The U.S. Environmental Protection Agency ("EPA") has released a series of proposed rules relating to the Renewable Fuel Standard ("RFS"). Originally enacted by Congress in the Energy Policy Act of 2005 and expanded by the Energy Independence Act of 2007, the RFS represents the country's most comprehensive and effective policy in the energy security and greenhouse gas ("GHG") sectors. The current RFS, often referred to as RFS2, contains four categories of fuel made from renewable biomass. EPA has the authority to set the mandate levels for these renewable fuels. U.S. petroleum refiners and importers are obligated parties under the program and must prove compliance by purchasing a sufficient quantity of these fuels. The EPA proposed an overall standard for 2012 for renewable fuel of 9.21% or 15.2 billion gallons of fuel and also proposed significant regulatory changes to the program.

The EPA's proposed rule covers multiple topics. By law, the EPA is required to annually assess and determine appropriate volumes for the various categories of fuel. The largest category, renewable fuel, encompasses all categories and is typically fulfilled with corn starch ethanol that reduces GHGs by a minimum of 20% compared to petroleum gasoline. The other three categories, advanced biofuel, biomass based diesel and cellulosic biofuel, must meet higher GHG reduction amounts of 50% to 60% relative to a fossil fuel baseline. On an annual basis, EPA assesses the commercialization of the cellulosic biofuel industry to determine the appropriate mandate to set for the coming year. The industry continues to fall short of Congressional goals with the EPA proposing to set a mandate level of 3.55 million to 12.9 million gallons for 2012. This range actually falls short of the range that EPA proposed of 6.5 million to 25.5 million gallons for 2011. However, despite the limited development in cellulosic biofuels, EPA has again proposed to maintain the overall advanced biofuel category at the Congressional level of 2.0 billion gallons. Notably, the EPA specifically requested comments regarding whether the cellulosic biofuel goal should be set more aggressively so as to further incentivize industry development. The EPA's commitment to progress in advanced biofuels that reduce GHGs by at least 50% is significant given that after 2015, all subsequent increases to the RFS mandate are to occur within the advanced biofuel sector with conventional corn ethanol reaching a plateau of 15 billion gallons.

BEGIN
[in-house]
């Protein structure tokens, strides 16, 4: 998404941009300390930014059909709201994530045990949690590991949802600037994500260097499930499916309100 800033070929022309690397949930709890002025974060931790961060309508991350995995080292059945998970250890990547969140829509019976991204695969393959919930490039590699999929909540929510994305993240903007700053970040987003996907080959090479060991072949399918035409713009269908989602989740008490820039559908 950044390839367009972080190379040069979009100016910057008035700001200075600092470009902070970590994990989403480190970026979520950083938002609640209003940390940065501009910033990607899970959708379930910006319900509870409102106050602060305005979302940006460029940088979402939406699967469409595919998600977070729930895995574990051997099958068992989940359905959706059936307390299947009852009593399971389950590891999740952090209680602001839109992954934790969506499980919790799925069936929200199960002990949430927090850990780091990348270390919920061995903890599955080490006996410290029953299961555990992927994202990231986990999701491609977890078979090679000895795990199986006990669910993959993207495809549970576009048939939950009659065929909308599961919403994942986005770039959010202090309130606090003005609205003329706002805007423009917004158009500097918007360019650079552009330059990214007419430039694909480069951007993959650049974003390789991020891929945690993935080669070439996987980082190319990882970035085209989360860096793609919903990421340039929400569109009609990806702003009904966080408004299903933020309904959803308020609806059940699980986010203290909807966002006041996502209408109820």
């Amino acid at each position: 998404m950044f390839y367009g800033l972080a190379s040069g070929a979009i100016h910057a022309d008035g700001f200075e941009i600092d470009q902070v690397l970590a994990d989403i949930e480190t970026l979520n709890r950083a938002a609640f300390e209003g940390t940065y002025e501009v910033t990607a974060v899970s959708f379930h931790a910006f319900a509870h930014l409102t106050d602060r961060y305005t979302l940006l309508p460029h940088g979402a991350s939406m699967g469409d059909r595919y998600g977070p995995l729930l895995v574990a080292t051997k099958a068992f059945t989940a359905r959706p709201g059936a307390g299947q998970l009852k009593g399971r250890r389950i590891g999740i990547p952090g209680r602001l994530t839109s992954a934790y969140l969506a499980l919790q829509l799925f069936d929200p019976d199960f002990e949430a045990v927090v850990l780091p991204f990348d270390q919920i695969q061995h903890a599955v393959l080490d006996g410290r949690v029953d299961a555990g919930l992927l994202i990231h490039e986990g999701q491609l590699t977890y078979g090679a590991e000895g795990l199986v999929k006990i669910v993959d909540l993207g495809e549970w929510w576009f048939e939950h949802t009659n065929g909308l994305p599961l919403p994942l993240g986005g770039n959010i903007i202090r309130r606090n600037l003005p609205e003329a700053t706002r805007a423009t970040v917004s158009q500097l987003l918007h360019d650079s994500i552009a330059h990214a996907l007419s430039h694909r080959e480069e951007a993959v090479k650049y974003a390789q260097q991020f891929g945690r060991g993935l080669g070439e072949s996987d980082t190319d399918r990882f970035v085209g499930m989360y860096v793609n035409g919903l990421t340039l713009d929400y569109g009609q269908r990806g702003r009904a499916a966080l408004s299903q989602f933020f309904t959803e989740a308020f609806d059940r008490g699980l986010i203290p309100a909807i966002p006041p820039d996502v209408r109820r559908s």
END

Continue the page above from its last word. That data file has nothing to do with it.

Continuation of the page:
In addition to setting proposed mandates for 2012, EPA addressed a wide range of RFS issues. The EPA proposed to reject a Petition for Reconsideration of RFS2 that was filed by the American Petroleum Institute ("API") and the National Petrochemical and Refiners Association ("NPRA"). Throughout and subsequent to the RFS2 rulemaking, API and NPRA have asserted procedural and substantive challenges but have continued to be unsuccessful in these efforts. In addition to proposing to deny the petition, EPA also took advantage of the rulemaking to address what the EPA described as inadvertent errors in the regulatory program as well as program modifications. Many of these regulatory changes involve the credits used in the system, known as Renewable Identification Numbers or RINs. The proposed changes include imposing limits on the number of RINs that importers can separate from the underlying renewable fuel, recognizing some small refinery hardships resulting in volume adjustments, expanding attestation requirements to include more focus on product transfer documents, changing the methodology for calculating benzene early credits, tightening the definitions of naphtha and annual cover crops, expanding the canola pathway to encompass all rapeseed and canola, addressing foreign ethanol production and denaturing issues, and eliminating an alternative to the foreign bond requirements. Most significantly for renewable fuel produces and obligated parties facing EPA notices of violation or requests for information under section 114 of the Clean Air Act, the EPA broadly proposed relaxing its rigid strict liability standard for invalid RINs. The EPA provided a proposed series of guidelines for allowing some compliance with invalid RINs by obligated parties operating in good faith so long as the RIN generator retires the appropriate number of RINs. This proposal is likely to be welcomed by renewable fuel producers and obligated parties alike who have struggled with the rigid RIN compliance system that has limited capabilities for remedial action.

Public comments on the rule must be received by August 11, 2011. These may be submitted through a variety of means, perhaps most conveniently through an email to asdinfo@epa.gov with reference to Docket ID No. EPA-HQ-OAR-2010-0133. Commenters are advised to carefully review confidential business information and other requirements related to comment submission. EPA's prior rulemakings in this area have drawn substantial comments, and these comments have often resulted in significant changes being integrated into the Final Rule. The EPA also announced its plan to hold a public hearing regarding the rule at the Washington Marriott at Metro Center, 775 12th Street NW., Washington, DC 20005 on July 12, 2011 beginning at 9:00 am.

Detailed analysis regarding the RFS program and the RFS2 revision is available at http://www.stoel.com/showarticle.aspx?Show=6483.